Cheekface - Too Much to Ask

Living inside of a meme of himself, created by himself, Cheekface’s Greg Katz writes songs that feast on the self-deprecation of trying, reprimanding modern social tides with self-awareness and a Strokes-esque indie rock backbone.

Joined by colleagues-in-calamity Amanda Tannen and Mark Edwards, Katz squeezes out the remnants of his well-humoured anxiety trip all over Cheekface’s third album Too Much to Ask, like water dripping from a recently turned-off hose – and that’s not to say the rest of the leakage isn’t there; it creates a big ol’ puddle of strained adulthood.


With this downpour, Katz’ disgust does form lyrics – and other non-sequiturs – that wind up too silly, over-the-top, or nonsensical. You don’t even have to listen to Noodles – which is entirely comprised of the line “a big cup of noodles, a giant cup of noodles” – to best exhibit Katz’ prime goofs.

A beautifully-developed commentary runs through Featured Singer like a truck down a highway after its driver has leapt from the vehicle and likely gambolling a few yards. Katz aspires to be recruited as the guest vocalist on an EDM banger, namechecking publications, TikTok crazes, ukulele covers, and cringing wedding DJs over a danceable backing track worthy of his desires, but he’ll just as eagerly dedicate the song “to a dog named Snuggles”, over a half-sung, half-laughed vocal tone that resembles a comedian laughing at their own jokes whilst telling them.

But he is far more concise than any bad comedian; he tells clearcut one-liners and punchlines easily understood, with no further explanation required. Thus, a heck of a lot is salvaged, like when he stumbles his way through I Feel So Weird with deliberate disconnections like “the difference between me and a dog is I am taller” – a lot of lyrics about dogs on this one – but those stumbles epitomise the self-dissection that inhabits the song, assessing one’s own relationship with the failings of adulthood and modern life. Its chorus is damn heartfelt; Katz surreally offloads his baggage by screaming “LOOK MOM, I’M TRYING”.

Manoeuvring the worms and other, larger, scarier animals of adulthood is one of many Too Much to Ask facets reminiscent of Car Seat Headrest. Opening track When Life Hands You Problems immediately possesses this musician-on-musician connection; the straightforward alternative rock, the neurotic, deep, talkative vocal style. The slight soundalike grabs attention, necessary for ensuing social messages, mentioned in passing before Pledge Drive outright states “I’m standing in the Wendy’s drive-thru screaming ‘fuck all the transphobes’”.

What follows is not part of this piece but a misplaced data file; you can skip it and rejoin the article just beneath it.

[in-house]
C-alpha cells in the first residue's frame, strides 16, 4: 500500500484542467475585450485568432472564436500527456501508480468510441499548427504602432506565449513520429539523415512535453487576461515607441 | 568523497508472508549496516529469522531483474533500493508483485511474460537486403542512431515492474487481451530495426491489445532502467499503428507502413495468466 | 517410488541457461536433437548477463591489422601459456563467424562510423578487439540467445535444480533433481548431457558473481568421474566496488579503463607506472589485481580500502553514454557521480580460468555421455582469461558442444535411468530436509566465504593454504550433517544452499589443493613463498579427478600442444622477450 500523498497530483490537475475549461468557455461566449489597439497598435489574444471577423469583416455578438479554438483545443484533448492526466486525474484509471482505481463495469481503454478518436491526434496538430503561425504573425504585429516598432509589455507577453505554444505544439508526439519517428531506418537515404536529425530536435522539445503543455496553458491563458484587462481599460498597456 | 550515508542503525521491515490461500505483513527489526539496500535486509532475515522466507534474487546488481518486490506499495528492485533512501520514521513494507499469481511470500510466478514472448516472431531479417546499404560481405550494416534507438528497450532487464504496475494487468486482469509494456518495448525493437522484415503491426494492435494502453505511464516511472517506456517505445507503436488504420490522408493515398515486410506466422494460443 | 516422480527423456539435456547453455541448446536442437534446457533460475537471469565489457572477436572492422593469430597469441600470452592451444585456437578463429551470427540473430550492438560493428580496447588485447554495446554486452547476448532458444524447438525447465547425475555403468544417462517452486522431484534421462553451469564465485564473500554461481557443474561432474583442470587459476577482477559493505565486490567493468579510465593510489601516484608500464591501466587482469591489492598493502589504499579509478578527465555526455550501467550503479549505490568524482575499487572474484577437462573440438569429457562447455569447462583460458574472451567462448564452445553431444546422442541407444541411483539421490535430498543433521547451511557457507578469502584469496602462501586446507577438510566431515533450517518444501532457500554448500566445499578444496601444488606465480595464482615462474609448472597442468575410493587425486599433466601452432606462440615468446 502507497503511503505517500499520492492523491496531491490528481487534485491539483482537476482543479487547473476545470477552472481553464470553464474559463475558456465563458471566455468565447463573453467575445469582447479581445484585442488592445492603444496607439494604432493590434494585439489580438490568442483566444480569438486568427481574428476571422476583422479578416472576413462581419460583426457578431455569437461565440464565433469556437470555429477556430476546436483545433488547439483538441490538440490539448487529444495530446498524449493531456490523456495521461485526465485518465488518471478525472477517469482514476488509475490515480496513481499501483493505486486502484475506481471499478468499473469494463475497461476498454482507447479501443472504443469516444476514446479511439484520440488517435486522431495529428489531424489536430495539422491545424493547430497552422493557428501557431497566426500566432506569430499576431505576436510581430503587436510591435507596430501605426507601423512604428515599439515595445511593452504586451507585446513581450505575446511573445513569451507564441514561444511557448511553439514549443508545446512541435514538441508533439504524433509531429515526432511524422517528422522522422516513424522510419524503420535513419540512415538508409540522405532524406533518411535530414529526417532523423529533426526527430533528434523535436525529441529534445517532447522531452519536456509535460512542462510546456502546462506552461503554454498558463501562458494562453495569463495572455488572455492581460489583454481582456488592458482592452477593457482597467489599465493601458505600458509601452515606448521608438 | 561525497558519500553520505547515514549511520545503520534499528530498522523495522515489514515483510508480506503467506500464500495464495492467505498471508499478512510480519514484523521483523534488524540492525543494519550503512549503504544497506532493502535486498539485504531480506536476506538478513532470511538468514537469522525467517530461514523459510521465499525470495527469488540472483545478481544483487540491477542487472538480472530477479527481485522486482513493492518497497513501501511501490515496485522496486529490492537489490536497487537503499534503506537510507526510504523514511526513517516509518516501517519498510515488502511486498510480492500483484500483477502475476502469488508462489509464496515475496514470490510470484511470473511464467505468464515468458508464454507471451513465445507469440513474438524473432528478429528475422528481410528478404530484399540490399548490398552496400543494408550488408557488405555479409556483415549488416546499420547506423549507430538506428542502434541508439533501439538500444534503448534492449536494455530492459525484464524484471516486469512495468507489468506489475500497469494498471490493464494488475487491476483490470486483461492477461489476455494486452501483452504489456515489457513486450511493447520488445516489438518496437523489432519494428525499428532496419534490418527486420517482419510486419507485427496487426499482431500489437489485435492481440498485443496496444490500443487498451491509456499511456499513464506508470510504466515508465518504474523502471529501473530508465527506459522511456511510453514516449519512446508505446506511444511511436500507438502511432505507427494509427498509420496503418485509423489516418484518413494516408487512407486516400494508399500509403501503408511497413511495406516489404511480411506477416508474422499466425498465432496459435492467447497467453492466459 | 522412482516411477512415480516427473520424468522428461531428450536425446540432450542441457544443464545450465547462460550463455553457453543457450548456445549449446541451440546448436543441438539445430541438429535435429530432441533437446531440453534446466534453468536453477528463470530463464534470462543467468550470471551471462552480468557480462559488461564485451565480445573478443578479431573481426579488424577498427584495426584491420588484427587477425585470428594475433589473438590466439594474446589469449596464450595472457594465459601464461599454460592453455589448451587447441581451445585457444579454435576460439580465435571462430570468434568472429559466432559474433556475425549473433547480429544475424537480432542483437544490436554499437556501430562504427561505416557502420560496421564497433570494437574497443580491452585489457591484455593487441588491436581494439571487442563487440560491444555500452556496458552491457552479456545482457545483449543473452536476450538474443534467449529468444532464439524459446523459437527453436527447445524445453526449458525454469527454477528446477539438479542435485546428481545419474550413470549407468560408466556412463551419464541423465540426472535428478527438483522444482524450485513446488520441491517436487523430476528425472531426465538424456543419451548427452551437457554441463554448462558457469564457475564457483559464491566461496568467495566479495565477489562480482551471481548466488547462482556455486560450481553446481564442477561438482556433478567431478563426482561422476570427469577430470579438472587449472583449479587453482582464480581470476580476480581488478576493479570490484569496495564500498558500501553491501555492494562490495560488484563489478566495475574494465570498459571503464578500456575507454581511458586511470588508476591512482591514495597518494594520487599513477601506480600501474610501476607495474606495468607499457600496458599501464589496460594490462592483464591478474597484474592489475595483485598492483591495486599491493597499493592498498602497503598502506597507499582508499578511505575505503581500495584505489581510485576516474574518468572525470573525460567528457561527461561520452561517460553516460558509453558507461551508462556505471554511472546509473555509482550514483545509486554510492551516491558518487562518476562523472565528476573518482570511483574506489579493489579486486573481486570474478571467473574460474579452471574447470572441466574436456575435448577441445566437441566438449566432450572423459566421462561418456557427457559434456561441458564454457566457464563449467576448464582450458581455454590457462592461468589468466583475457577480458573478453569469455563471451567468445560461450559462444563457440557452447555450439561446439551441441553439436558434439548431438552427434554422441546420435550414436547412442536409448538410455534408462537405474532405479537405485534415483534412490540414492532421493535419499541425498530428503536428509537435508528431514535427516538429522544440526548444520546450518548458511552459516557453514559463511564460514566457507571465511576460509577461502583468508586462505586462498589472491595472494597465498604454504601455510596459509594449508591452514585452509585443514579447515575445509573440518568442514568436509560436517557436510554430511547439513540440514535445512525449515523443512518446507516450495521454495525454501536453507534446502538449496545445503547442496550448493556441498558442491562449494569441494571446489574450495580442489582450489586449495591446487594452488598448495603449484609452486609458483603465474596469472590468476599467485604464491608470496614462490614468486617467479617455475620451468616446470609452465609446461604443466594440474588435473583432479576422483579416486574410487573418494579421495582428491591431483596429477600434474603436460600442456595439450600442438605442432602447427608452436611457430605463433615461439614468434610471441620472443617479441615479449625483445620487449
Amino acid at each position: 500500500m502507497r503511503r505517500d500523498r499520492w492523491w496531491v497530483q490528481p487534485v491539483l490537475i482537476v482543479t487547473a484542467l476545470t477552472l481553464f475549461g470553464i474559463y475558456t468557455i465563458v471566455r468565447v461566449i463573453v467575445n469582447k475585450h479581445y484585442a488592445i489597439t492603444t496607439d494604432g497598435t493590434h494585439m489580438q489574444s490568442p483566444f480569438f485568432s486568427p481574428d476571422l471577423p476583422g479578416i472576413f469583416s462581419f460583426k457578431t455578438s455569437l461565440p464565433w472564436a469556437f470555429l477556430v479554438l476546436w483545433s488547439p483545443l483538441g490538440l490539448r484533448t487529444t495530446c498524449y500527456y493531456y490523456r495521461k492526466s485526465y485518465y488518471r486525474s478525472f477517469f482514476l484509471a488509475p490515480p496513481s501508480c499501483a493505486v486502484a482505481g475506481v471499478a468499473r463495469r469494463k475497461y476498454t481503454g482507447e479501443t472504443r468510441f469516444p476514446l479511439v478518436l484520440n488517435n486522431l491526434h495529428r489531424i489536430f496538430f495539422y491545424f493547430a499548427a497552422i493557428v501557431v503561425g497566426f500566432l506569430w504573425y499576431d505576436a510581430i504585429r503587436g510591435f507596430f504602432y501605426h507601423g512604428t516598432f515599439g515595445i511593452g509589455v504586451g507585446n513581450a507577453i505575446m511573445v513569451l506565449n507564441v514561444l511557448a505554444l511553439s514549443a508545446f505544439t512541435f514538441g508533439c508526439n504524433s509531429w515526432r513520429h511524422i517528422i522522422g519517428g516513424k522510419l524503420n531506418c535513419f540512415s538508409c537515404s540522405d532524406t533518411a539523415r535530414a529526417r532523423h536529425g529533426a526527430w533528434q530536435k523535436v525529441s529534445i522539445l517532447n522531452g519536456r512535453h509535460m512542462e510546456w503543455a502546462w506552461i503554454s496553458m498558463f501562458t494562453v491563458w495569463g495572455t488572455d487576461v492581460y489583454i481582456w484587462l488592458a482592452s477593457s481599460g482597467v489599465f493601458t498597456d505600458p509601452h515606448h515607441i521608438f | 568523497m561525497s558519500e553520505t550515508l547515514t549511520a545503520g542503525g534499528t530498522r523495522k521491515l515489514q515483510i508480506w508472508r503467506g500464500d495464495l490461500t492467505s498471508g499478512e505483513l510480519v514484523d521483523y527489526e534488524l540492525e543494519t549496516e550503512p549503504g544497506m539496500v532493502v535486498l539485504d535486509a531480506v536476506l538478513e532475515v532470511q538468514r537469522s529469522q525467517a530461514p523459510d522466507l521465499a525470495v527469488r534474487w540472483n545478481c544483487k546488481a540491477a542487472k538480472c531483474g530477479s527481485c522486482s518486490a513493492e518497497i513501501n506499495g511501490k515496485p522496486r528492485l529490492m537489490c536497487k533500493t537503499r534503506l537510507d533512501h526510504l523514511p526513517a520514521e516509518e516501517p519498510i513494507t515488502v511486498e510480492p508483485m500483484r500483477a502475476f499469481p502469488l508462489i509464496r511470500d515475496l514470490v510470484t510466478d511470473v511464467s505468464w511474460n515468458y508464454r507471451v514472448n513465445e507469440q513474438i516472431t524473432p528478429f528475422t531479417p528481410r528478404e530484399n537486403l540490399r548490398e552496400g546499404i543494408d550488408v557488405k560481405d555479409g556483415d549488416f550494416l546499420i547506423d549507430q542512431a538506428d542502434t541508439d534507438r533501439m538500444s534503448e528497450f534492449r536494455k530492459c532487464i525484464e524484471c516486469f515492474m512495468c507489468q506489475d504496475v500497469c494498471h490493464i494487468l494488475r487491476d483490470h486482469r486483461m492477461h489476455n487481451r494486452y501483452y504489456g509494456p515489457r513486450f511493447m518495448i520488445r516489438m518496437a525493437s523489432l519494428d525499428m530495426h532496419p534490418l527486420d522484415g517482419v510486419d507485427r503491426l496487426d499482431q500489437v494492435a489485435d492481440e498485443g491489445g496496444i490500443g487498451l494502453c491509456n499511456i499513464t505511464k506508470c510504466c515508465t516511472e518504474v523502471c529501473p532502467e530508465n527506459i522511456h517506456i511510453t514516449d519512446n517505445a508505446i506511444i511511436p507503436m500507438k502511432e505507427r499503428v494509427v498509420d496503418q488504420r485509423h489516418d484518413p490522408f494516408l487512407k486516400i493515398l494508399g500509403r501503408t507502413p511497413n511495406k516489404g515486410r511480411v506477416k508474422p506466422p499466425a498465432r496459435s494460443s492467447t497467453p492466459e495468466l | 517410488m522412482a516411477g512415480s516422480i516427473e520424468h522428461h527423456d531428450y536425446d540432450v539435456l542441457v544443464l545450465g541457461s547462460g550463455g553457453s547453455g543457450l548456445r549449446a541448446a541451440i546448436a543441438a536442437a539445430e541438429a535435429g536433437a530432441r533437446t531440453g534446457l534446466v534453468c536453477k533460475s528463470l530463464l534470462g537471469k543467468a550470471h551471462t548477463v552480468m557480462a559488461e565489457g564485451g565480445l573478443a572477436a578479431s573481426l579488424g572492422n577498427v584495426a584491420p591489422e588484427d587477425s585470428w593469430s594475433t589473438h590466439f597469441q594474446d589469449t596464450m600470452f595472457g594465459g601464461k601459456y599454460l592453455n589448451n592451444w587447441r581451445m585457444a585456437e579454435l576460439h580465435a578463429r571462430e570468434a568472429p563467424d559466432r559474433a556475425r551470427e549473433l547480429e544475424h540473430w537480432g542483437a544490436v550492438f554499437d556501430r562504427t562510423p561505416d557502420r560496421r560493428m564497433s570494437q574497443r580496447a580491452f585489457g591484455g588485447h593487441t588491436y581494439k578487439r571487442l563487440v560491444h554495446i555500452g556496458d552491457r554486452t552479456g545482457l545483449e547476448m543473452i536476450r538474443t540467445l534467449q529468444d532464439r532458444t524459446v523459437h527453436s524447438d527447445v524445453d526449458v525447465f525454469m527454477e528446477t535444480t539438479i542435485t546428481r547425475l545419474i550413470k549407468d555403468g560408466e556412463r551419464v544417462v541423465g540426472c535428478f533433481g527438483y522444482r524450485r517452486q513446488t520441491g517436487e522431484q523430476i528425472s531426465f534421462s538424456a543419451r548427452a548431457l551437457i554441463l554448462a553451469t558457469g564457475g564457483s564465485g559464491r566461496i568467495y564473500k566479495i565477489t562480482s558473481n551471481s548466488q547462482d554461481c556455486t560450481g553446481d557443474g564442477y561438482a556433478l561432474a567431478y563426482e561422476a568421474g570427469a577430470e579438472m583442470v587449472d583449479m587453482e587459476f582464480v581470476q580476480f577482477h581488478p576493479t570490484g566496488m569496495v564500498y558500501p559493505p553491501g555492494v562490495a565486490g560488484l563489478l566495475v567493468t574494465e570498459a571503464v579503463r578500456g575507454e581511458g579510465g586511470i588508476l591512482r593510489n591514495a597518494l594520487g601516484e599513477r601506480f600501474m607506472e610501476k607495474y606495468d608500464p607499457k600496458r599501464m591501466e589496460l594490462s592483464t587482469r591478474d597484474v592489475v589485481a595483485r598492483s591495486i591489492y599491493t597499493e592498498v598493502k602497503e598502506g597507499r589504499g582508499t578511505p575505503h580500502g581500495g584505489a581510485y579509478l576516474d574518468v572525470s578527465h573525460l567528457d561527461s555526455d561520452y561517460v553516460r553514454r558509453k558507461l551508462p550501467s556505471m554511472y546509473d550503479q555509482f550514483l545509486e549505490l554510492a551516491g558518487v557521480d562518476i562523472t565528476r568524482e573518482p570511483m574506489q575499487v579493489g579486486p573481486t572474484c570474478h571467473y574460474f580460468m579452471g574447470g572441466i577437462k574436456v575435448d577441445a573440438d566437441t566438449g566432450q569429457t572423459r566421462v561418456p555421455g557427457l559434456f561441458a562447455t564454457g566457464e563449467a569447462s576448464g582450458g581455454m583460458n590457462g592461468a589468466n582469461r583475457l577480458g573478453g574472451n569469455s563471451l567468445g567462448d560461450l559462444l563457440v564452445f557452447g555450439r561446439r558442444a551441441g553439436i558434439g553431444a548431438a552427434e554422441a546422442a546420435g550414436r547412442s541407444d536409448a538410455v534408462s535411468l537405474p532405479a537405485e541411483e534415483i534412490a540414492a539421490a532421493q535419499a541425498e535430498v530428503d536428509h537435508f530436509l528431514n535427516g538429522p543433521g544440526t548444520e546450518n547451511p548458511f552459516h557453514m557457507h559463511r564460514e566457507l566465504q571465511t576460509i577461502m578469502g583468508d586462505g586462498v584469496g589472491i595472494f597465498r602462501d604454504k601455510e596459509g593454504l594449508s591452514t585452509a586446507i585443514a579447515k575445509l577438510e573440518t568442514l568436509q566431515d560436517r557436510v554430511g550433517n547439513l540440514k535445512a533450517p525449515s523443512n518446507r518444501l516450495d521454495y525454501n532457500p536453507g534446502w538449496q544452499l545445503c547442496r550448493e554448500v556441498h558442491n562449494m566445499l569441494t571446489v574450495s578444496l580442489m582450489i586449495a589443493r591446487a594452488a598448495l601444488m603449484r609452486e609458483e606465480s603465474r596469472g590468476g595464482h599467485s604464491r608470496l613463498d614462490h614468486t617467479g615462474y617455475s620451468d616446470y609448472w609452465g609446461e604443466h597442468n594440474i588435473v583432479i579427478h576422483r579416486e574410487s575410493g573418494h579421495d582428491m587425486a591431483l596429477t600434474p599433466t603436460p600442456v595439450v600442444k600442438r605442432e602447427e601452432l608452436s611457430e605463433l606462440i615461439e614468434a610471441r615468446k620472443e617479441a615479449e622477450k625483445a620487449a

Katz’ heartiest observation occurs as a domino effect of evil is chronicled through We Need a Bigger Dumpster. An escalation of problems is compared to virus-spreading; its own personal dumpster fire is sparked and greatened by a jittering, unsettled chorus which gets louder and louder, climbing fretboards and tonally-shifting vocals to reach the K2-tracing summit of dissolution.

While conciseness might not appear at the forefront of You Always Want to Bomb the Middle East, the outline of its message – think of all the other things you could do instead of bullying – is as accessible as its stunning catchiness. I wish there were synonyms that could capture what an earworm the tune is, but stunning catchiness will suffice. Friends shoots for a similar message, but trades general bullyish attitudes for the dysfunctionality of a friendship on the fritz, coming to the conclusion that we may be better off without, comprising the summary “we don’t have to be friends”, and anecdotal lines like “ask your therapist to tell you who you’re gonna vote for”.

But Katz is always attracted to the thought of what he can do to change; that ‘charity begins at home’ beginning and ending. His self-awareness kicks in again on Next to Me (Yo Guy Version), which examines the line where sympathy for the jilted and downright stalking meet. He stands outside of his ex-partner’s building, swapping Cupid’s harp for a rasping yelp of “I liked it better when you were standing next to me”, all in a blowout of yucky behaviour, necessity for improvement, and yup, stunning catchiness.

These entities factor the checklist that Too Much to Ask lives by. Fair enough, the catchiness doesn’t necessarily continue onto final track Vegan Water (though the drum intro to Michael Jackson’s Rock With You seems to lead into the last chorus, so that’ll do), but the checklist is met throughout, and persuasively.

The mania of living as a young adult in this crumbling modern world is prevalent as it rattles through this cute-as-a-button indie rock album. Discouragement, anxiety, atonement; it’s all professed with heart and individual quirks, making for a hectically entertaining batch of mini anthems that isn’t without its moments that are a tad too unusual. Long live Cheekface.

Lasting Appeal



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